We know that humans and other mammals need sleep to survive, but perhaps you have wondered if bugs sleep? This is not an easy question to answer, but delving into the science of insect sleep may actually benefit two completely different groups: human sleep researchers and pest control specialists.
Insect Sleep Studies
Among the significant reasons that it’s so very hard to ascertain if bugs sleep is really because scientists have not figured out ways to measure insect brain activity. Without this crucial data, they are forced to make use of other methods that rely more on behavioral observations and creating parallels with human sleep characteristics.
Studies conducted on various insects (fruit flies, paper wasps, cockroaches, bees, praying mantis, etc.) show many similarities between insect behavior and the behavior of other more complex animals when it comes to sleep. Some items that bugs do appear to mimic common sleep-like habits including:
- Finding a preferred napping location
- Remaining still for long periods at regular times (following circadian rhythms)
- Not being easily attentive to sensory stimuli (increased arousal threshold)
- If deprived of sleep, they’ll require more sleep later (sleep rebound)
- Body drooping in the direction of gravity
- More stimulating muscles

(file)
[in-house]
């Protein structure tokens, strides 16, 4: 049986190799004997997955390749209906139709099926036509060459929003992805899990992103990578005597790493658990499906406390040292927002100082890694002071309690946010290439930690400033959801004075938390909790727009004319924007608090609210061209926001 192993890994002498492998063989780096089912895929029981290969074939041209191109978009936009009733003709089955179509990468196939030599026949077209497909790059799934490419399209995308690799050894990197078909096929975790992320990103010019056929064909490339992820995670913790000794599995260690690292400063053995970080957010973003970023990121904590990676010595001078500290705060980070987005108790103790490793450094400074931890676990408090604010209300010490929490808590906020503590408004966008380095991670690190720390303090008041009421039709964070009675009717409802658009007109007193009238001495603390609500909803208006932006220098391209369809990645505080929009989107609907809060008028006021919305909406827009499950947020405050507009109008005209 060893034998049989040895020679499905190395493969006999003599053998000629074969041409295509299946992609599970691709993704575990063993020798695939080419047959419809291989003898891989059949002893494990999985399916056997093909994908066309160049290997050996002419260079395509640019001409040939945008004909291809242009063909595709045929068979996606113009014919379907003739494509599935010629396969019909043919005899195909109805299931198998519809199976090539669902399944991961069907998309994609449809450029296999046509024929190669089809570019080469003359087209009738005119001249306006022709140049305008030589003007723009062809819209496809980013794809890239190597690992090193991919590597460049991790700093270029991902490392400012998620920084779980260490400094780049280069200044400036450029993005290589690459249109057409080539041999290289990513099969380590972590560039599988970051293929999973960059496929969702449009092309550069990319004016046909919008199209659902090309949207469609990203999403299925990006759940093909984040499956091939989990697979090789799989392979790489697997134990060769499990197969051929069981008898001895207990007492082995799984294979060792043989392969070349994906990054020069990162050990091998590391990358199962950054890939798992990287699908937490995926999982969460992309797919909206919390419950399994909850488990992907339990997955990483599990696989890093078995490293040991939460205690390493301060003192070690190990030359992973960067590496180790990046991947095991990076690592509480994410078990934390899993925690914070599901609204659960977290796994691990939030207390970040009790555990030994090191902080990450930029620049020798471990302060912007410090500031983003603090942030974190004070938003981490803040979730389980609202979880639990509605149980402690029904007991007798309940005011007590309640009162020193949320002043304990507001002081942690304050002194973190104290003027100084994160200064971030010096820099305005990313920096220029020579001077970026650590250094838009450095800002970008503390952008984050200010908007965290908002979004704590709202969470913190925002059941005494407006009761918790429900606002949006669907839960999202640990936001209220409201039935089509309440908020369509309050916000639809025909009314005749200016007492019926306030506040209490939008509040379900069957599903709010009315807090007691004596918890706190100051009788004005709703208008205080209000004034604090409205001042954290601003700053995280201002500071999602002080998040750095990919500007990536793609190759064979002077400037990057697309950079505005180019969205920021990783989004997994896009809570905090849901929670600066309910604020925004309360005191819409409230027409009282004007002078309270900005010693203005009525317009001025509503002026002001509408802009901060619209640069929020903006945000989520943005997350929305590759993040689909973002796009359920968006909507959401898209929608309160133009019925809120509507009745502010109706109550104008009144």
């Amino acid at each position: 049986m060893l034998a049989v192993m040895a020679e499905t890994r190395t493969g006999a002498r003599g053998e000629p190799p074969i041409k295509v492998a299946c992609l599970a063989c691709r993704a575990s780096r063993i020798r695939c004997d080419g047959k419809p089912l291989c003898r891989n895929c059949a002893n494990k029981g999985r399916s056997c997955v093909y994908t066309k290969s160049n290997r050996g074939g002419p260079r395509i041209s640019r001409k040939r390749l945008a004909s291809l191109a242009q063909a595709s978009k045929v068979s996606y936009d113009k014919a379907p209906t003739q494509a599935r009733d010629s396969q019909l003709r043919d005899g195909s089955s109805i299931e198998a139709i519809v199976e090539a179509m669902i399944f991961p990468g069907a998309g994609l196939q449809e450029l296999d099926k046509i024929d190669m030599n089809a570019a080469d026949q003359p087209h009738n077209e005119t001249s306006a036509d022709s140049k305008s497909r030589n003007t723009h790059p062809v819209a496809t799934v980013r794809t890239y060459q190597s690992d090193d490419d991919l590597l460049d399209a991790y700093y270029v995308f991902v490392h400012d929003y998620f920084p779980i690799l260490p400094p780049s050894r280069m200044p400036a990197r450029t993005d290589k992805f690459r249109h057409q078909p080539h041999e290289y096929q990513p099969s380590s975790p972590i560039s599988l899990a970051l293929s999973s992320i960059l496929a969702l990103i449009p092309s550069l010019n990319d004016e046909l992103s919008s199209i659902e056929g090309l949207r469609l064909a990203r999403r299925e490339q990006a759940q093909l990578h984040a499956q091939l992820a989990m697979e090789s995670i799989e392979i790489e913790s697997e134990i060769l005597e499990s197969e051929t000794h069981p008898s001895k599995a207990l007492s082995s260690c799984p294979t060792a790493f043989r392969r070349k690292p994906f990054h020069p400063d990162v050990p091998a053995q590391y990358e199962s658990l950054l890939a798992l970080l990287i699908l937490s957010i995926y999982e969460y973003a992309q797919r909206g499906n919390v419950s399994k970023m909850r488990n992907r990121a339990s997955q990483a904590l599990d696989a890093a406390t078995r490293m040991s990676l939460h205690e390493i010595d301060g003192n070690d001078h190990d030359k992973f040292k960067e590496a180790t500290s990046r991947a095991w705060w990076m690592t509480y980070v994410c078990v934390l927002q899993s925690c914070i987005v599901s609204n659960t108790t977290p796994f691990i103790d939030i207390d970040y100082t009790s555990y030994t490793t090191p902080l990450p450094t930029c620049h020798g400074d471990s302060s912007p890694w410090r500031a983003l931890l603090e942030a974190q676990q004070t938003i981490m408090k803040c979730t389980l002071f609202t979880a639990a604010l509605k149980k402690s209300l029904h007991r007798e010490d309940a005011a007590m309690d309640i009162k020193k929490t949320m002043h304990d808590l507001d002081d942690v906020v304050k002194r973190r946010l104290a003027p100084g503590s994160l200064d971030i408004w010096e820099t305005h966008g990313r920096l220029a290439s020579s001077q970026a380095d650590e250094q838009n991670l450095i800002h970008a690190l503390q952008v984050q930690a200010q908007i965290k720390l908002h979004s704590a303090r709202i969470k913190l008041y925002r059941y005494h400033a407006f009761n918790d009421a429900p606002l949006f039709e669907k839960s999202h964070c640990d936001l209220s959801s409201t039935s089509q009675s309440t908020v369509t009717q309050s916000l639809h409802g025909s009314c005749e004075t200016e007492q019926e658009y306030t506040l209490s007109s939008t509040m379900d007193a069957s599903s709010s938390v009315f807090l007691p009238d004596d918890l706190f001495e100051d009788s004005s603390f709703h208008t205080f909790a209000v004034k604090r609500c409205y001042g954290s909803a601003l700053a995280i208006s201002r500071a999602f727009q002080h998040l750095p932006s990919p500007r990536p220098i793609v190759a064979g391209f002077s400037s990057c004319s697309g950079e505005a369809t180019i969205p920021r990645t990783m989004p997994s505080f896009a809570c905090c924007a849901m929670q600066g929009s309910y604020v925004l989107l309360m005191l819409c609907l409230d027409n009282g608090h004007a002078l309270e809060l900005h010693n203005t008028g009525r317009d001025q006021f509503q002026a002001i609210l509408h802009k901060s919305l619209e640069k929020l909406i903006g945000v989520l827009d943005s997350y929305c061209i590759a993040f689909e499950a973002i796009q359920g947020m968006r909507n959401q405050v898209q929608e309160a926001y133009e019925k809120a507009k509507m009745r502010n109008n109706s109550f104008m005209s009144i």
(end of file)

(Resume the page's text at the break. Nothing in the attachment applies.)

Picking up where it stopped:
So, the short answer is that yes, bugs do enter a type of sleep, but it’s not the same as human sleep. Scientists instead reference it as a state of deep rest which allows the insect’s body time and energy to repair and restore.
Why does knowing about insect sleep matter?
This may all be very interesting, but why does it matter? First, Scientists regularly study simple organisms to simply help gain insight into the processes and molecular pathways that are involved. Studying such things as sleep and circadian rhythms in insects can be good for untangling the much harder processes that happen in humans.
Second, understanding circadian rhythms and sleep patterns of insects may be good for pest control. Circadian rhythms, or cycles of awake and asleep times, help regulate the metabolism. In quite simple terms, metabolism is how the human body stores and releases energy. Scientists may manage to use the information they gain to locate times of the day that pesticides work better and more effectively as a result of how they are metabolized.
Pest control professionals already use some of this understanding of insect “sleep” cycles to ensure that treatments are effective and safe. For instance, insects like wasps and yellow jackets enter a period of deep rest during the night. When trying to exterminate a dangerous hive, it is better to attack it when the wasps are less responsive in the early morning or evening hours. This can help prevent painful stings.
Central Coast Pest Control
At Central Coast Pest Control, eliminating pests and keeping our customers safe and comfortable is our business. We stay up-to-date on the most recent research and product development in order to give you the best possible service.